A Content Catalog Can Help Re-Branding Process

rebranding process

In today’s ever-changing digital marketplace, rebranding is an inevitable milestone for most companies. Digitization is on the rise, new and agile competitors are entering the marketplace, and well-executed companies are broadening their market. These changes are resulting in a rebranding movement in the B2B industry.

Unlike the consumer space, B2B rebranding efforts are not limited to logos, website colors, and taglines. A B2B rebranding exercise usually includes a strategic shift in the company’s go-to-market strategy. It signifies an important stage in a company’s growth. Moreover, it offers an opportunity for better customer satisfaction and increased profitability.

However, a rebranding exercise is a costly undertaking. Research has shown that a rebranding exercise can cost between 10% to 20% of a company’s marketing budget and may take several months to execute. Moreover, the success of a rebranding exercise is directly dependent on how effectively a company rolls out the brand internally and externally.

In our experience, we see that a well-managed content catalog helps companies reduce the cost of their rebranding exercise. It also helps with internal and external communications and lowers the potential barriers to the adoption of the new brand. In general, a rebranding process involves four important steps.

An up-to-date and trusted catalog of digital assets helps rebrand faster and cheaper. Here is an outline of how a well-managed catalog helps the rebranding process steps.



A big part of research is understanding your company’s current brand, the target market, your company’s position in the market, and your competitive landscape. These insights will feed into your rebranding strategy. Moreover, if you are taking help of a branding agency, then they will benefit from the research. Your content catalog can speed up this process for your internal stakeholders and your external rebranding partners.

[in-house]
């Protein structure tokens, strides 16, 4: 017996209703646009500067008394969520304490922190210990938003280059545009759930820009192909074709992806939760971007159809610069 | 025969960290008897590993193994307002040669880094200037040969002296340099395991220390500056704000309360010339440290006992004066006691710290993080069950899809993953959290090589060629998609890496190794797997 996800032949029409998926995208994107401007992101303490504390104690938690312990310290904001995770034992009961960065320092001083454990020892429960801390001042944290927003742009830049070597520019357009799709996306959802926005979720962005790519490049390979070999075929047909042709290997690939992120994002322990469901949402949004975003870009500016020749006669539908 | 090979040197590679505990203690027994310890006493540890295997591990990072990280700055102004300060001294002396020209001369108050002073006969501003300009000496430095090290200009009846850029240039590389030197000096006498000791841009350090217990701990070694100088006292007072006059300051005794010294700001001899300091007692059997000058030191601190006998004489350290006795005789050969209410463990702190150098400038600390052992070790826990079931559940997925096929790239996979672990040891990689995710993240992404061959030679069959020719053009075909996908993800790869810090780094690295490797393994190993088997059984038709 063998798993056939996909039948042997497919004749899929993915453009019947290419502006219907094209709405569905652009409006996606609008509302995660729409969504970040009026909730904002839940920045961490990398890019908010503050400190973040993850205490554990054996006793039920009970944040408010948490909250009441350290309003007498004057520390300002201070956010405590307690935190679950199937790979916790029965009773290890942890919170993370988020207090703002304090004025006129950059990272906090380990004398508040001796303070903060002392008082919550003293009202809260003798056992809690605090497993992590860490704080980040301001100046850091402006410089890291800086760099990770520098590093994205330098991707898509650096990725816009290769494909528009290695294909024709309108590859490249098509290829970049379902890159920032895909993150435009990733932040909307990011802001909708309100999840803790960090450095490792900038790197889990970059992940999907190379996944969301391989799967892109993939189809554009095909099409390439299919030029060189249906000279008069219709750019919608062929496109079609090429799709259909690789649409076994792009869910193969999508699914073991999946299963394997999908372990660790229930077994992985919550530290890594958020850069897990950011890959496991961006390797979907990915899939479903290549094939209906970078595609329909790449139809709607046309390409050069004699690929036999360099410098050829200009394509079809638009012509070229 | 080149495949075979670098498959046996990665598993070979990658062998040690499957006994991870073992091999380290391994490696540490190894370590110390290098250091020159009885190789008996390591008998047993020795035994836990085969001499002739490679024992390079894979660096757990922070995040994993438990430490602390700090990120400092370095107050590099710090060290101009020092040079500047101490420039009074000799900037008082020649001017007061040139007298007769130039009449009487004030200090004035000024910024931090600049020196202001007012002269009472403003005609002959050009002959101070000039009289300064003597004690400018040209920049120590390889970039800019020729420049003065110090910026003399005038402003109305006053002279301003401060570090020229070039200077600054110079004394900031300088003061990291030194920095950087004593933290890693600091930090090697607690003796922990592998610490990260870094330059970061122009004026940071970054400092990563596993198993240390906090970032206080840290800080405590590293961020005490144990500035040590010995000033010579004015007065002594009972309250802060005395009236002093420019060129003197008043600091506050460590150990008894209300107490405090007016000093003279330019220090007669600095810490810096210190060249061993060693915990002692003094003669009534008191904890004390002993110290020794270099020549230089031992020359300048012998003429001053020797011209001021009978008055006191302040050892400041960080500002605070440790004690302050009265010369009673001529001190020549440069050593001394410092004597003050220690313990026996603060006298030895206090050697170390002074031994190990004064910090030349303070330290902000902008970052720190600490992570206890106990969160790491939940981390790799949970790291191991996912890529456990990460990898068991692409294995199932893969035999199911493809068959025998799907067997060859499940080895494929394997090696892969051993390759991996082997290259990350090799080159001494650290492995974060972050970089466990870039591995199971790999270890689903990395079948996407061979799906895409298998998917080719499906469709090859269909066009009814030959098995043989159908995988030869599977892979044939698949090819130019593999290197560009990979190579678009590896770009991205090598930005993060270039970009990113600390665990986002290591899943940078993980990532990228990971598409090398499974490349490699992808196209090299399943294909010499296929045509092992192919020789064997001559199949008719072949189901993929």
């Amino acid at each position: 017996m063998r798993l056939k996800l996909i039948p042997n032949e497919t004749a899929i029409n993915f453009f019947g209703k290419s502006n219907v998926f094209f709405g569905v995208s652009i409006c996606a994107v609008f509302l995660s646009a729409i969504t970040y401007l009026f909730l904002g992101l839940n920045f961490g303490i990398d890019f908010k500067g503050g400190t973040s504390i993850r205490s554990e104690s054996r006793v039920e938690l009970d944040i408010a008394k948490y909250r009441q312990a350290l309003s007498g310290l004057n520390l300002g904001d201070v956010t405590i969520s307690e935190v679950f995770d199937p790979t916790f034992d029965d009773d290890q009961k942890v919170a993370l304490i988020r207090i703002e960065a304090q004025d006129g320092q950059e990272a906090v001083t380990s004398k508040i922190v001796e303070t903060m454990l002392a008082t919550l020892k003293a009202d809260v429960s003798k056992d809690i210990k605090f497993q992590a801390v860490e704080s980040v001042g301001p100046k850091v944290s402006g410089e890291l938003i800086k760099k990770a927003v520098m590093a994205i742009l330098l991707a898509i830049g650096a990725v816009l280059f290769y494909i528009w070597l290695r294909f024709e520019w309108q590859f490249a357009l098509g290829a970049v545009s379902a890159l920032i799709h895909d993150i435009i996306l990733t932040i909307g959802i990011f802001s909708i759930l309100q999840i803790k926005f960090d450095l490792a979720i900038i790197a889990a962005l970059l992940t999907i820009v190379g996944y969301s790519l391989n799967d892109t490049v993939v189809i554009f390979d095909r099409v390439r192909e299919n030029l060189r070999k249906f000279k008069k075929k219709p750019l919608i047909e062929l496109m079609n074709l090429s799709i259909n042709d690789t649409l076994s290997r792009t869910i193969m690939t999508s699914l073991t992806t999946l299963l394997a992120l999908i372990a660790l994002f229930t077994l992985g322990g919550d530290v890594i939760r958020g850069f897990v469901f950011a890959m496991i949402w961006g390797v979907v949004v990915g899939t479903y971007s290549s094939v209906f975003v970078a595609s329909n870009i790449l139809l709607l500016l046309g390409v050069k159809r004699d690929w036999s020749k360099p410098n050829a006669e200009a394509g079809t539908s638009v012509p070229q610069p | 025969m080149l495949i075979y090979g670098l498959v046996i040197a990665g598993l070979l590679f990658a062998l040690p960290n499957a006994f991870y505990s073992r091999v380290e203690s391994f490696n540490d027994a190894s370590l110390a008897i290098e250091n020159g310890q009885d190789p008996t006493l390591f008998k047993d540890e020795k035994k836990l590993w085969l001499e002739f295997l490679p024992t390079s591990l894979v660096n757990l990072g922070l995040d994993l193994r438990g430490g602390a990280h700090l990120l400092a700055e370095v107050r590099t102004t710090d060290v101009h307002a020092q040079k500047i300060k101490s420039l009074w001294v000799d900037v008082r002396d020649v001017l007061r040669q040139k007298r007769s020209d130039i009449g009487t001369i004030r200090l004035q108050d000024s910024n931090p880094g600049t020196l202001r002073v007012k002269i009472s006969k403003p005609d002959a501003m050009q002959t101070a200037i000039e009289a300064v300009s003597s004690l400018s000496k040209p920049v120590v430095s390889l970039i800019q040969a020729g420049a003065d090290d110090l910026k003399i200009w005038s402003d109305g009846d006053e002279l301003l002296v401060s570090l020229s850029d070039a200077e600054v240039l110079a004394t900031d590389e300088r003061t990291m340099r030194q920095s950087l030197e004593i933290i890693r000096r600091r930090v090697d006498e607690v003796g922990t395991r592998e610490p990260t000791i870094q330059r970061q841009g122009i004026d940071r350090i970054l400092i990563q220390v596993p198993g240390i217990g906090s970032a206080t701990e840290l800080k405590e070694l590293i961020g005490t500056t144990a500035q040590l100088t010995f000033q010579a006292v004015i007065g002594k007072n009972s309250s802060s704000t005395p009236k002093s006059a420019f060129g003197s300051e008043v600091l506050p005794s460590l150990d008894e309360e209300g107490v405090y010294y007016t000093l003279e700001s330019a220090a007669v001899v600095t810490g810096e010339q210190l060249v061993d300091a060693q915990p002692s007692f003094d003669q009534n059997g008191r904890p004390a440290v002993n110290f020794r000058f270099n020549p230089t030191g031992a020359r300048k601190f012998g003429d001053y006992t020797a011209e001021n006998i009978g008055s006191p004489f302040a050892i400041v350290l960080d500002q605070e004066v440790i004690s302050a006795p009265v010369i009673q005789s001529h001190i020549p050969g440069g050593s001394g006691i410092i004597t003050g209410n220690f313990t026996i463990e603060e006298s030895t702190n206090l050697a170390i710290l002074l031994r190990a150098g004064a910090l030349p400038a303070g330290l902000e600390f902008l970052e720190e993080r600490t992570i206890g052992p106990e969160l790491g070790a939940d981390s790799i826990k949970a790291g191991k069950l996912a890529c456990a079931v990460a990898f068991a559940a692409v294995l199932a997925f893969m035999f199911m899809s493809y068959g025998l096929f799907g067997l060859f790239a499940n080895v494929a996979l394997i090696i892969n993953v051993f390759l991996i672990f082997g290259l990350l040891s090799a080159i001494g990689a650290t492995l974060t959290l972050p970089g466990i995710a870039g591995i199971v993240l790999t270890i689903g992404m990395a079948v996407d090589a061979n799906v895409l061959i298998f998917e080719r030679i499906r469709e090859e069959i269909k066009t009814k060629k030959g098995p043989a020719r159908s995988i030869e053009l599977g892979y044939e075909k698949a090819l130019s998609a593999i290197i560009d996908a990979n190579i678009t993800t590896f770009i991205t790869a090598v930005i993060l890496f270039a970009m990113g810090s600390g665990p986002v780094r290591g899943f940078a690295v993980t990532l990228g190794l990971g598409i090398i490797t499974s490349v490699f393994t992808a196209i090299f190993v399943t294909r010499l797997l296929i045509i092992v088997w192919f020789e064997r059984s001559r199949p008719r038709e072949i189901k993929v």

• The current assets will help inform the research participants about your company’s current positioning, and branding.
  • Recent market news, analyst research, customer case studies and win/loss analysis will help get a pulse on your company’s target market.
  • The performance of your recent webinars, blogs, and white papers will help you gauge the market sentiment of your current brand.


Plan & Document

When planning, you need to answer two important questions for the stakeholders and senior management.

  • What are we rebranding?
  • What is the estimated cost of the rebranding exercise?


A content catalog can cut down the emotional noise and help quantify your effort upfront in the planning phase. Furthermore, it can offer you options to manage the estimated cost of the exercise. E.g., you can prioritize where you spend on rebranding. If you are anchoring the rebranding exercise on a specific solution, you can spend more dollars on creating and rebranding digital assets for that solution than refresh all your digital assets. Additionally, your content catalog can help you plan a phase-wise rebranding exercise. This iterative approach can reduce the initial budgeted cost. Senior management wants to see results before they sign a big check. An iterative approach delivers results on a faster timeline without spending significant dollars.